Curriculum writers received guidance on how to promote active learning and integrate the multigrade strategy in the development of the new teaching and learning materials
The Ministry of Education and Sports, with support from Australia through the Basic Education Quality and Access in Lao PDR program (BEQUAL), has been developing a new improved primary curriculum since 2015. The development, production and nationwide distribution of new teaching and learning materials for a new grade every year is a huge task which takes between 18 – 24 months depending on the subject and necessitates a lot of planning and coordination. Curriculum writers are now making the final modifications to the new Grade 3 materials that will be distributed for the start of the next school year. And it is already time to start work on the next grades.
On 12th January, Dr Onekeo Nouannavong, Director General of the Research Institute for Educational Sciences (RIES) opened a four-day “Reflection and Planning workshop for Grade 4 and 5”. This workshop marks the start of the development of the new improved Grade 4 and 5 teaching and learning materials. 35 Grade 4 and 5 curriculum writers from eight subjects (Lao Language, Science and Environment, English, Moral Education, Arts and Handicraft, Music, Physical Education and Social Studies) participated daily in various group activities.
During his opening remarks, Dr Onekeo encouraged “curriculum writers to work hard to ensure the development of learners’ skills and knowledge.” He also advised them “to apply the techniques and concepts of active learning that will be explained and demonstrated during the workshop”.
Indeed, the main difference in the new curriculum is a student-centred pedagogical approach with a focus on active learning. It emphasizes the role students’ own thinking plays in learning successfully. The students will learn by doing activities, reflecting on their new knowledge and applying their new skills inside and outside the classroom.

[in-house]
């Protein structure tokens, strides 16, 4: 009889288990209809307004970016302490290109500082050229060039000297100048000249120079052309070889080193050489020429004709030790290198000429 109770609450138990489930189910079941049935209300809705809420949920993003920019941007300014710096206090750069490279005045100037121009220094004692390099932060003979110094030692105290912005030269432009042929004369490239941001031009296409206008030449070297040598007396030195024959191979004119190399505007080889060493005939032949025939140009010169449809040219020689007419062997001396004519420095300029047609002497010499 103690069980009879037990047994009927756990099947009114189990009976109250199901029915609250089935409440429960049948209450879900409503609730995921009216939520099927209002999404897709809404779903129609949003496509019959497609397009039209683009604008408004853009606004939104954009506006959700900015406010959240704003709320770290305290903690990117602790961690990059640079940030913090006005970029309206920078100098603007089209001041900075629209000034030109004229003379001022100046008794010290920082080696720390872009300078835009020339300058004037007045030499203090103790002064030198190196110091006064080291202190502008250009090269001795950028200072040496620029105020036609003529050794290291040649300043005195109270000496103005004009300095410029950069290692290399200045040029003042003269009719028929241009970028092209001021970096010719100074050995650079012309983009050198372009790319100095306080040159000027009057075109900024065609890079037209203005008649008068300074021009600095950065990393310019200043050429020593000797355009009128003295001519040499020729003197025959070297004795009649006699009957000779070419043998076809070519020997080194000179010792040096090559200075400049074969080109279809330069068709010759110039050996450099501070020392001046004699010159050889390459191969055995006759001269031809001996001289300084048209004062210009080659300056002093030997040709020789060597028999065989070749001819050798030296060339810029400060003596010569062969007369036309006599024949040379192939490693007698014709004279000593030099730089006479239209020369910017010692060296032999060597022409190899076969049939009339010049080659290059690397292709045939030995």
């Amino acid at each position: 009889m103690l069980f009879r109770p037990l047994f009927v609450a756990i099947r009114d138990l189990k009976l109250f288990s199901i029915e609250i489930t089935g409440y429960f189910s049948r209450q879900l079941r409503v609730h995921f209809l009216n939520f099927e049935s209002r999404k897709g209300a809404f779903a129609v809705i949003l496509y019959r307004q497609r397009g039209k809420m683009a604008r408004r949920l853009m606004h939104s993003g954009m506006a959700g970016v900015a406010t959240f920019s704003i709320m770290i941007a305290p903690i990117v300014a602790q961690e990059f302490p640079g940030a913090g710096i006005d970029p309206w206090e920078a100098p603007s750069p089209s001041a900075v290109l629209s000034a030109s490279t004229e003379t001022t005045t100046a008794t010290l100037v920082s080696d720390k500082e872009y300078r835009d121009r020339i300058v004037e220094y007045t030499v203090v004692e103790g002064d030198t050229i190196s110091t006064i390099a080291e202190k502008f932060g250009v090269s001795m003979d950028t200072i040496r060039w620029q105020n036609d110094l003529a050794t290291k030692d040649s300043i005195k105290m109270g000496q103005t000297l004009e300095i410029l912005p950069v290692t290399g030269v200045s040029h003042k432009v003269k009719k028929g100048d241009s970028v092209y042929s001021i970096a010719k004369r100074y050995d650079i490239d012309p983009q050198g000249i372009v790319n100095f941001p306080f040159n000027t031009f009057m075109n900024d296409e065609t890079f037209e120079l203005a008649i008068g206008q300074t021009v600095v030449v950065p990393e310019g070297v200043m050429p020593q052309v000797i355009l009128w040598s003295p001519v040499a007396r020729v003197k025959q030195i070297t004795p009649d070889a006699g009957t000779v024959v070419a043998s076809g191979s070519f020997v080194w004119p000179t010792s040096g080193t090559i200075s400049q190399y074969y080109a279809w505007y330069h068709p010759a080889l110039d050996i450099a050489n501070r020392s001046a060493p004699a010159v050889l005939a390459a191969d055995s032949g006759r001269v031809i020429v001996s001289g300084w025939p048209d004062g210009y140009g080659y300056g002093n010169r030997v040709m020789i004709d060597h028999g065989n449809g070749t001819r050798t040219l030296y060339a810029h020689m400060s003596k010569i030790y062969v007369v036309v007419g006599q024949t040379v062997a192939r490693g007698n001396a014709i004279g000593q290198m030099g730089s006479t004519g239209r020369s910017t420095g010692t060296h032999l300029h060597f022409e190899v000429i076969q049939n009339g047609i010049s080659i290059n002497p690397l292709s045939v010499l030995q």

A large and growing body of research shows that active learning is much more effective than passive learning approaches. It improves students’ learning outcomes and increases students’ motivation to learn. For this reason, RIES is pursuing an active learning approach in the development of the new teaching and learning materials.
During the workshop the participants received practical guidance on how to integrate more complex active learning techniques while writing the future Grade 4 and 5 lessons; they reviewed current active learning techniques in the Grade 3 materials and developed action points for how to progress to more complex active learning techniques in Grades 4 and 5. They also explored the new MoES multigrade teaching strategy and learned ways to support the strategy when writing materials. They undertook initial planning and mapping activities for both grades.
In the coming months, the writers will work by subject teams and a first draft of Grade 4 materials is expected to be ready by the middle of this year.